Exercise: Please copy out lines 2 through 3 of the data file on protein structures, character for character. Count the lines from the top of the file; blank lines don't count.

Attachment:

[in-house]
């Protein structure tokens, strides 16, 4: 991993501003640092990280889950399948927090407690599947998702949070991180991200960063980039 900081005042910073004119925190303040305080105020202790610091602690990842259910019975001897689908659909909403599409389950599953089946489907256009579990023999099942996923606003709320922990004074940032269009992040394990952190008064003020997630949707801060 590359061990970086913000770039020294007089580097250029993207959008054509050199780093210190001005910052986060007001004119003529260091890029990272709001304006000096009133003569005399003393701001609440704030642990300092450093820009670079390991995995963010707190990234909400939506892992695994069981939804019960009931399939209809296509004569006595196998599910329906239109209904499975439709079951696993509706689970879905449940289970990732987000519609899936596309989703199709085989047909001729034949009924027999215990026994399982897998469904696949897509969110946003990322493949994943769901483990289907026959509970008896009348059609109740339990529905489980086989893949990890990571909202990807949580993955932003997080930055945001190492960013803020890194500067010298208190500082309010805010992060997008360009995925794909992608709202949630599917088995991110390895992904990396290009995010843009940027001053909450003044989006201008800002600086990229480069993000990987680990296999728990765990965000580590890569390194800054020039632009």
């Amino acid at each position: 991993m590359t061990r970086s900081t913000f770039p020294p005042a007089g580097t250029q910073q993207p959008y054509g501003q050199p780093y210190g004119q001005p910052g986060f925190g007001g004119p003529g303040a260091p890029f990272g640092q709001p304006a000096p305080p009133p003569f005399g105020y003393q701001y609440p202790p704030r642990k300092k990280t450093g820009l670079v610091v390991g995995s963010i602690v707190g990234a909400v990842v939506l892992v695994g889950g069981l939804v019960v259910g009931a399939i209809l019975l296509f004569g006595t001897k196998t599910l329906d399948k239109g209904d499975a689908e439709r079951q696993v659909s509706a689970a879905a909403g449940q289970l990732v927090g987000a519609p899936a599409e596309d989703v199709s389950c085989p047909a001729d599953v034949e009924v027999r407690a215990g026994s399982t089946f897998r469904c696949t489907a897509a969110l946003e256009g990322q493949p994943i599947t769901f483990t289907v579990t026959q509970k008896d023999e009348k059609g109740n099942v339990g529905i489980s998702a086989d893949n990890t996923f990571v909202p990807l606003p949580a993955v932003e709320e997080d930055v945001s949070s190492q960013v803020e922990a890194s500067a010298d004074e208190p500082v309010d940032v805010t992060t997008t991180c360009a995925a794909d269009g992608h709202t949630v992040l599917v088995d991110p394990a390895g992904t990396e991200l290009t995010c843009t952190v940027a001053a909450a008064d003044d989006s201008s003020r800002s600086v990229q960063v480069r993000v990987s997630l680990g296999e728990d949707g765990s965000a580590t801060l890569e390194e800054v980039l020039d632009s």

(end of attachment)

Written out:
């Protein structure tokens, strides 16, 4: 991993501003640092990280889950399948927090407690599947998702949070991180991200960063980039 900081005042910073004119925190303040305080105020202790610091602690990842259910019975001897689908659909909403599409389950599953089946489907256009579990023999099942996923606003709320922990004074940032269009992040394990952190008064003020997630949707801060 590359061990970086913000770039020294007089580097250029993207959008054509050199780093210190001005910052986060007001004119003529260091890029990272709001304006000096009133003569005399003393701001609440704030642990300092450093820009670079390991995995963010707190990234909400939506892992695994069981939804019960009931399939209809296509004569006595196998599910329906239109209904499975439709079951696993509706689970879905449940289970990732987000519609899936596309989703199709085989047909001729034949009924027999215990026994399982897998469904696949897509969110946003990322493949994943769901483990289907026959509970008896009348059609109740339990529905489980086989893949990890990571909202990807949580993955932003997080930055945001190492960013803020890194500067010298208190500082309010805010992060997008360009995925794909992608709202949630599917088995991110390895992904990396290009995010843009940027001053909450003044989006201008800002600086990229480069993000990987680990296999728990765990965000580590890569390194800054020039632009």
């Amino acid at each position: 991993m590359t061990r970086s900081t913000f770039p020294p005042a007089g580097t250029q910073q993207p959008y054509g501003q050199p780093y210190g004119q001005p910052g986060f925190g007001g004119p003529g303040a260091p890029f990272g640092q709001p304006a000096p305080p009133p003569f005399g105020y003393q701001y609440p202790p704030r642990k300092k990280t450093g820009l670079v610091v390991g995995s963010i602690v707190g990234a909400v990842v939506l892992v695994g889950g069981l939804v019960v259910g009931a399939i209809l019975l296509f004569g006595t001897k196998t599910l329906d399948k239109g209904d499975a689908e439709r079951q696993v659909s509706a689970a879905a909403g449940q289970l990732v927090g987000a519609p899936a599409e596309d989703v199709s389950c085989p047909a001729d599953v034949e009924v027999r407690a215990g026994s399982t089946f897998r469904c696949t489907a897509a969110l946003e256009g990322q493949p994943i599947t769901f483990t289907v579990t026959q509970k008896d023999e009348k059609g109740n099942v339990g529905i489980s998702a086989d893949n990890t996923f990571v909202p990807l606003p949580a993955v932003e709320e997080d930055v945001s949070s190492q960013v803020e922990a890194s500067a010298d004074e208190p500082v309010d940032v805010t992060t997008t991180c360009a995925a794909d269009g992608h709202t949630v992040l599917v088995d991110p394990a390895g992904t990396e991200l290009t995010c843009t952190v940027a001053a909450a008064d003044d989006s201008s003020r800002s600086v990229q960063v480069r993000v990987s997630l680990g296999e728990d949707g765990s965000a580590t801060l890569e390194e800054v980039l020039d632009s």